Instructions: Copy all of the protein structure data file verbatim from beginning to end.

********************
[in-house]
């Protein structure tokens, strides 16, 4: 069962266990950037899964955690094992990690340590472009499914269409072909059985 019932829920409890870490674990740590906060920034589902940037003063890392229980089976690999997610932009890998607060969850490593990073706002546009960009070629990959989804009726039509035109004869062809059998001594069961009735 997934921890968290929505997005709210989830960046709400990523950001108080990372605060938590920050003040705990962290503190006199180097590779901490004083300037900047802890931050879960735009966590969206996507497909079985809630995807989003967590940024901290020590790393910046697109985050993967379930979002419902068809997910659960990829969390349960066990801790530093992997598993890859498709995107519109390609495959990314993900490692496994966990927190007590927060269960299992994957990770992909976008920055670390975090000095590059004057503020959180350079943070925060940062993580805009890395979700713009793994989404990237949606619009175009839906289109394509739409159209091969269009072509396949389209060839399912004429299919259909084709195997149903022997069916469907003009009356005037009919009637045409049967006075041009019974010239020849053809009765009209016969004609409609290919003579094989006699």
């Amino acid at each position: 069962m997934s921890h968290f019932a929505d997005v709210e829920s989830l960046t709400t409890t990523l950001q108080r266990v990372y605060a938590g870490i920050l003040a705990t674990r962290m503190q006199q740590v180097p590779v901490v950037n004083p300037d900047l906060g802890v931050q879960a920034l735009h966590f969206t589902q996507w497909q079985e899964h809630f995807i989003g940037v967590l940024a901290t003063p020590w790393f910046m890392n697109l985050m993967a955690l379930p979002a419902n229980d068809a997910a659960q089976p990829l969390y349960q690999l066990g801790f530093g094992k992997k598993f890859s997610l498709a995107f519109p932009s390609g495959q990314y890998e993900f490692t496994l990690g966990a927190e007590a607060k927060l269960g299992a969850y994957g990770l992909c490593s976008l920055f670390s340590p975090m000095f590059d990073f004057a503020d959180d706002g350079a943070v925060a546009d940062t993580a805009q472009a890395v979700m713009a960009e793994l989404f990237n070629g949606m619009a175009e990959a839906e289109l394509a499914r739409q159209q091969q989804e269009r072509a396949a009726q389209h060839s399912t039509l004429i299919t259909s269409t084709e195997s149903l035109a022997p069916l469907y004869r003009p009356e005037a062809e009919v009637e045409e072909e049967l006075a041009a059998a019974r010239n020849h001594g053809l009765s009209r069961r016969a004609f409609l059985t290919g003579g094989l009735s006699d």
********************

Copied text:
[in-house]
């Protein structure tokens, strides 16, 4: 069962266990950037899964955690094992990690340590472009499914269409072909059985 019932829920409890870490674990740590906060920034589902940037003063890392229980089976690999997610932009890998607060969850490593990073706002546009960009070629990959989804009726039509035109004869062809059998001594069961009735 997934921890968290929505997005709210989830960046709400990523950001108080990372605060938590920050003040705990962290503190006199180097590779901490004083300037900047802890931050879960735009966590969206996507497909079985809630995807989003967590940024901290020590790393910046697109985050993967379930979002419902068809997910659960990829969390349960066990801790530093992997598993890859498709995107519109390609495959990314993900490692496994966990927190007590927060269960299992994957990770992909976008920055670390975090000095590059004057503020959180350079943070925060940062993580805009890395979700713009793994989404990237949606619009175009839906289109394509739409159209091969269009072509396949389209060839399912004429299919259909084709195997149903022997069916469907003009009356005037009919009637045409049967006075041009019974010239020849053809009765009209016969004609409609290919003579094989006699």
């Amino acid at each position: 069962m997934s921890h968290f019932a929505d997005v709210e829920s989830l960046t709400t409890t990523l950001q108080r266990v990372y605060a938590g870490i920050l003040a705990t674990r962290m503190q006199q740590v180097p590779v901490v950037n004083p300037d900047l906060g802890v931050q879960a920034l735009h966590f969206t589902q996507w497909q079985e899964h809630f995807i989003g940037v967590l940024a901290t003063p020590w790393f910046m890392n697109l985050m993967a955690l379930p979002a419902n229980d068809a997910a659960q089976p990829l969390y349960q690999l066990g801790f530093g094992k992997k598993f890859s997610l498709a995107f519109p932009s390609g495959q990314y890998e993900f490692t496994l990690g966990a927190e007590a607060k927060l269960g299992a969850y994957g990770l992909c490593s976008l920055f670390s340590p975090m000095f590059d990073f004057a503020d959180d706002g350079a943070v925060a546009d940062t993580a805009q472009a890395v979700m713009a960009e793994l989404f990237n070629g949606m619009a175009e990959a839906e289109l394509a499914r739409q159209q091969q989804e269009r072509a396949a009726q389209h060839s399912t039509l004429i299919t259909s269409t084709e195997s149903l035109a022997p069916l469907y004869r003009p009356e005037a062809e009919v009637e045409e072909e049967l006075a041009a059998a019974r010239n020849h001594g053809l009765s009209r069961r016969a004609f409609l059985t290919g003579g094989l009735s006699d």